To be a vibrant gateway for preserving the past, serving the present and shaping the future
To actively acquire, process, store and disseminate knowledge, information and cultural heritage.
Our Core Values
The Library has been in existence for well over a hundred years, though under different names and in different places. A Reading and Recreation Society started a collection of books and newspapers in the early years of colonization and by 1893 it had developed into a small public subscription library. It had become known as the Salisbury Public Library by 1896, and in 1898 a library committee had been appointed by the Salisbury Town Council, as it was then.
The original Queen Victoria Memorial building, housing both a library and a museum, was opened in Moffat Street (now Leopold Takawira Street) on 28 February 1903 by Lady Eveline Milton, the wife of the Administrator. It had been constructed at a cost of 9,000 pounds with money raised from public subscriptions, and books were donated by Lord Grey and the City of London.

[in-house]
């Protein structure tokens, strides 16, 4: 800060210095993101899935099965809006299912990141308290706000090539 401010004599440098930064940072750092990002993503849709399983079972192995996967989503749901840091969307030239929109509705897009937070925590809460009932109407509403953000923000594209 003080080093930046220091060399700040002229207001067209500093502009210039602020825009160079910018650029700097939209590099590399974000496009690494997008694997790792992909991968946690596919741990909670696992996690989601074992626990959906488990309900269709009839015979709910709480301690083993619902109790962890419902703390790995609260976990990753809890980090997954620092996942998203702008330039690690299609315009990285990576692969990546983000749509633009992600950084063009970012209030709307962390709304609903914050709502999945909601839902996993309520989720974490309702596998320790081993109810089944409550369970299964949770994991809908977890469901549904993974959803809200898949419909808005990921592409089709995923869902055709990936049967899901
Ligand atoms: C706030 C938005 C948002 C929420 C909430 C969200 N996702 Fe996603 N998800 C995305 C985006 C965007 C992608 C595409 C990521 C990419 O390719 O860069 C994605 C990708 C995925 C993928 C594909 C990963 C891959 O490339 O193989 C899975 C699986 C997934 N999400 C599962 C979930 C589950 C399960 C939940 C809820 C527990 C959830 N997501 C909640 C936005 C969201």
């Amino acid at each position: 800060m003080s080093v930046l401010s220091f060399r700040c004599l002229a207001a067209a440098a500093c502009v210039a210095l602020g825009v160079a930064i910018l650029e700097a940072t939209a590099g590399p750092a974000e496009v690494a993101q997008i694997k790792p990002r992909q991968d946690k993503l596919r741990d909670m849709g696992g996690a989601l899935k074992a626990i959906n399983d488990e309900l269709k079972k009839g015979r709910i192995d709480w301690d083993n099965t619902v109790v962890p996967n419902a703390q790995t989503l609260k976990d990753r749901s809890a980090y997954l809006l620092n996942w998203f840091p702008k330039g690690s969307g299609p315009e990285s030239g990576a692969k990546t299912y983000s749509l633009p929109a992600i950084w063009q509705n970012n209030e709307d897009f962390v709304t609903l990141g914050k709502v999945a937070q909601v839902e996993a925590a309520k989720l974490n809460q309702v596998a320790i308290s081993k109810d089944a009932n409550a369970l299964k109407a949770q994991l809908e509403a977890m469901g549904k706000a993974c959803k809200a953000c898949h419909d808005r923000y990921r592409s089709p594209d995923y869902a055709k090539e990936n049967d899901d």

However, the building was apparently not well suited to function as a library and was demolished in 1963 to make way for a new school hall at the Girls' High School next door.
Salisbury City Council developed a new Civic Centre in 1960 comprising new library, museum, music school and law court buildings. The first of these new Civic Centre buildings, the Queen Victoria Memorial Library, was opened in August 1962 following an architectural competition for its design won by Montgomerie Oldfield, Architects. The architects received a bronze medal from the Royal Institute of British Architects (RIBA) in recognition of its outstanding and innovative design. The Harare City Library building is therefore of architectural and aesthetic importance to the City of Harare, and in due course will be eligible to become a protected building in accordance with the Museums and Monuments Act.
The land, building and other assets are vested in the Board of the Harare City Library Trust under the Harare City Library Act [Chapter 25:05], which came into force on 2 June 1961, replacing the Queen Victoria Memorial Act, 1951 (No. 38 of 1951).